As noted previously, studying the Bible objectively reveals that such law codes were written by different elite guilds, and they reflect their differing beliefs, values, and worldviews. Such differences were then legitimated and authorized by placing them on the lips of this culture’s deity, Yahweh. But in fact, we see that both Yahweh and his laws were created and shaped by the pen of these elite scribes.

13 thoughts on “#193. Is it prohibited for a man to take his brother’s wife OR not? (Lev 20:21 vs Deut 25:5)

  1. This contradiction actually had dire consequences on European history. Henry VII’s son, Arthur Tudor, had married Catherine of Aragon but died shortly after. Instead Arthur’s brother, the future Henry VIII, wanted to marry her, so they applied to the pope (Julius II) for permission to disregard Leviticus 20:21.

    Eighteen years later when Catherine had failed to produce a male heir to the throne, Henry VIII could cite ca. 13 cases of abortions, stillbirths and dead infants to prove that their marriage had been illegal in the eyes of God, quoting Leviticus 20:21, ” They will be childless”.

    Henry VIII then wrote to pope Clement VII to have him acknowledge that his predecessor had made an error in overruling Leviticus 20:21. When Clement refused, Henry VIII tried a few other excuses, like claiming that Leviticus 20:21 was for all men, whereas Deuteronomy 25:5 only addressed Jews.

    When all else failed (and when his prospective wife got pregnant), Henry VIII declared that the Roman church had been wrong in thinking they could abrogate God’s law, so he broke all ties with Rome, executed a lot of “traitors” like Thomas More, founded the Church of England, and finally got his divorce.

  2. I think the reasoning at work here is very sloppy; it presupposes that the original redactors and recipients of this work were too stupid to realize a contradiction. Why not, rather commonsensically, assume that the two commands can be reconciled, so long as context does not demand otherwise?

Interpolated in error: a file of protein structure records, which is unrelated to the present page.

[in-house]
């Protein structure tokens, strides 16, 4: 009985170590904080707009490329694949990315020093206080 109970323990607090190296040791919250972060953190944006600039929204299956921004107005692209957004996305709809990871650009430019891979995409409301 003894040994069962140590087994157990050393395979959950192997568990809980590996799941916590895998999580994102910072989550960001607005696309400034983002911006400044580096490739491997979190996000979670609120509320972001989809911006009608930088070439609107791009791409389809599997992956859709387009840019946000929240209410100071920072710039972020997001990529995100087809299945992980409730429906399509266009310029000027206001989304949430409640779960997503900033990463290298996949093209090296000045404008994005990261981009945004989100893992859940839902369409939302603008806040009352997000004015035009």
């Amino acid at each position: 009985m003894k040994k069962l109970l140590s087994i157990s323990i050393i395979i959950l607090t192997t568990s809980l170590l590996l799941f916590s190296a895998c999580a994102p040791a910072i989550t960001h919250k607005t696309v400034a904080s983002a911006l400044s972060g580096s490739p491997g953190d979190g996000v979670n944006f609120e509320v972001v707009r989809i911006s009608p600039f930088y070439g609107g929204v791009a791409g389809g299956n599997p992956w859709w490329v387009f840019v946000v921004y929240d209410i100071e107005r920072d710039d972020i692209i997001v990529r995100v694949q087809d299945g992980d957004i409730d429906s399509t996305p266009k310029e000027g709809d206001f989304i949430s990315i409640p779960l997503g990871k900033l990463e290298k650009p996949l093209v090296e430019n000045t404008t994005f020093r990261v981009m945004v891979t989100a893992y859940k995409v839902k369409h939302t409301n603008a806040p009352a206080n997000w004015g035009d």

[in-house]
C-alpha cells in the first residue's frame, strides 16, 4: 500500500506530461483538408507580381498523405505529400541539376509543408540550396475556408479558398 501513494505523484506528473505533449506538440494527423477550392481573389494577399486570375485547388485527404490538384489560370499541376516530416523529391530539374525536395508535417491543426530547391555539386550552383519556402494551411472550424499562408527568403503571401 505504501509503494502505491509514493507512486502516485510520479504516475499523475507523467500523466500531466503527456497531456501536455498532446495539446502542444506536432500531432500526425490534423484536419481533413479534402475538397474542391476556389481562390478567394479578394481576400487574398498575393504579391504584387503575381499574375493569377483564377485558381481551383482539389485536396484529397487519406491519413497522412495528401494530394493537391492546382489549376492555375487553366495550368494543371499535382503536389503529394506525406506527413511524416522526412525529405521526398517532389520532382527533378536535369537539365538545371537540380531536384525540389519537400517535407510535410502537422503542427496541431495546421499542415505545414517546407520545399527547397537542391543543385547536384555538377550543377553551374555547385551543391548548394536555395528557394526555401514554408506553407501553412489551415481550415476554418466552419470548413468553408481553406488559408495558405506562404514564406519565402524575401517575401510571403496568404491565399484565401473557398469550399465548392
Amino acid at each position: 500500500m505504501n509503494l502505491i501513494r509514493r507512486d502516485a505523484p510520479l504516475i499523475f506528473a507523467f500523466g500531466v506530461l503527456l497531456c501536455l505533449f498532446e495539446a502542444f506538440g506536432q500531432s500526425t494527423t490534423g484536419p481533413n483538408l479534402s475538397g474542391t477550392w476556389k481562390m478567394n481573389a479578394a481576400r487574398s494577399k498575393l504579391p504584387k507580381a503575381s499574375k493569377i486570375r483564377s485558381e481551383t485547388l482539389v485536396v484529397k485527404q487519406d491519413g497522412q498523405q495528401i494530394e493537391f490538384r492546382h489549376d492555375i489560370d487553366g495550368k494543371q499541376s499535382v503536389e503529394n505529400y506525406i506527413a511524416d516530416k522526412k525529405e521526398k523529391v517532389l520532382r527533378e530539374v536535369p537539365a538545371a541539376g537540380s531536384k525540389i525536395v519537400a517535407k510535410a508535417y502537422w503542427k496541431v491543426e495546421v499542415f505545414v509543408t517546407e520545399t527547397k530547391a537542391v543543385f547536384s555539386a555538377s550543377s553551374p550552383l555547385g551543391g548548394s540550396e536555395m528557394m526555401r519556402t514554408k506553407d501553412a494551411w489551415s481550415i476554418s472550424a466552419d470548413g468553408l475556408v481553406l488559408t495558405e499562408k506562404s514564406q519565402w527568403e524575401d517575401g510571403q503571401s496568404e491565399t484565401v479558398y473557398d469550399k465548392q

For example, it seems obvious to me that what we have in Leviticus is a blanket prohibition, while what we have in Deuteronomy is an exception to that prohibition in a very specific circumstance: where one’s brother dies childless. I don’t understand how this constitutes a Biblical contradiction.

    1. ESG, thanks for your contributions. Granted this is not the best example of a contradiction out of the 193 now posted (see: #11, #28, #31, #46-47, #72-73, #76, #81, #93, #120-122, etc.). And I still firmly hold that when we get to the book of Deuteronomy we will see the most convincing and conscious examples of (re)writing contradictory stories, and even histories.

      But if we’re going to talk about presuppositions, your line of thinking already exhibits a couple of its own. First, you impose modern understandings of authorship, text, textual unity, etc. onto these ancient documents. Other Near Eastern law codes and the scrolls that they were written on also evidence contradictions. The writing technique adopted by many ancient scribes was to merely add onto the scroll, especially if that scroll was viewed as a repository for an elite scribal guild or readership, new laws without erasing former ones. You assume, in other words, that the redactors were creating a text, a narrative, per our understanding of text, narrative, authorship, etc, and therefore think that I think that these scribes were “stupid”—untrue. You’re assuming, therefore, that eliminating contradictions, or the inability to see contradictions, was a factor for these scribes in redacting the various Israelite traditions at their disposal—although certainly this seemed to have been the case in a couple of famous examples: the flood narratives (#14-18) and more so the crossing of the Red sea narratives (#120-122). But more apparent in these examples is the scribes’ insistence in preserving all of the text in each textual tradition that they were editing together. The same holds true in the case of Israel’s law codes, of which the Torah bears witness to three unique law codes (Ex 20-23, Lev 11-22, Deut 17-26), many of which do evidence contradictions. A good survey of this material is Doorly’s small gem, The Laws of Yahweh: A Handbook of Biblical Law, 2002.